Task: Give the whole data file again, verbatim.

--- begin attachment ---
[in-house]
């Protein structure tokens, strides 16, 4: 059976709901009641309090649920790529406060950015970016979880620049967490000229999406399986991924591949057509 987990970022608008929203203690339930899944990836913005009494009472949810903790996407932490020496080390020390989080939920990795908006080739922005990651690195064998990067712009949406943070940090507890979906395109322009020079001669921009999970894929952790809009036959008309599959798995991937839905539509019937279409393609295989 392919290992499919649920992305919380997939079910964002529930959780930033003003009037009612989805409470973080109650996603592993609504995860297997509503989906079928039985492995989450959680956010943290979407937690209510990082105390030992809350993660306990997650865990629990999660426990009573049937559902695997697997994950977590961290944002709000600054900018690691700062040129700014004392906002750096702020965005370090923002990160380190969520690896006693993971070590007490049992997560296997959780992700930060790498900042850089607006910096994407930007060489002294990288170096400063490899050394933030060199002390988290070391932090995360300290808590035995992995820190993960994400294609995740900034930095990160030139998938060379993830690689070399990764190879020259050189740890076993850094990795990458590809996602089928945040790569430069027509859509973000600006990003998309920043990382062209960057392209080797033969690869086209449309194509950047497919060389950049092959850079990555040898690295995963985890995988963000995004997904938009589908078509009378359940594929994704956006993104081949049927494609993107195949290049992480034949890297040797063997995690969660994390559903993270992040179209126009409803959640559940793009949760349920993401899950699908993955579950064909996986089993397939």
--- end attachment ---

[in-house]
């Protein structure tokens, strides 16, 4: 059976709901009641309090649920790529406060950015970016979880620049967490000229999406399986991924591949057509 987990970022608008929203203690339930899944990836913005009494009472949810903790996407932490020496080390020390989080939920990795908006080739922005990651690195064998990067712009949406943070940090507890979906395109322009020079001669921009999970894929952790809009036959008309599959798995991937839905539509019937279409393609295989 392919290992499919649920992305919380997939079910964002529930959780930033003003009037009612989805409470973080109650996603592993609504995860297997509503989906079928039985492995989450959680956010943290979407937690209510990082105390030992809350993660306990997650865990629990999660426990009573049937559902695997697997994950977590961290944002709000600054900018690691700062040129700014004392906002750096702020965005370090923002990160380190969520690896006693993971070590007490049992997560296997959780992700930060790498900042850089607006910096994407930007060489002294990288170096400063490899050394933030060199002390988290070391932090995360300290808590035995992995820190993960994400294609995740900034930095990160030139998938060379993830690689070399990764190879020259050189740890076993850094990795990458590809996602089928945040790569430069027509859509973000600006990003998309920043990382062209960057392209080797033969690869086209449309194509950047497919060389950049092959850079990555040898690295995963985890995988963000995004997904938009589908078509009378359940594929994704956006993104081949049927494609993107195949290049992480034949890297040797063997995690969660994390559903993270992040179209126009409803959640559940793009949760349920993401899950699908993955579950064909996986089993397939």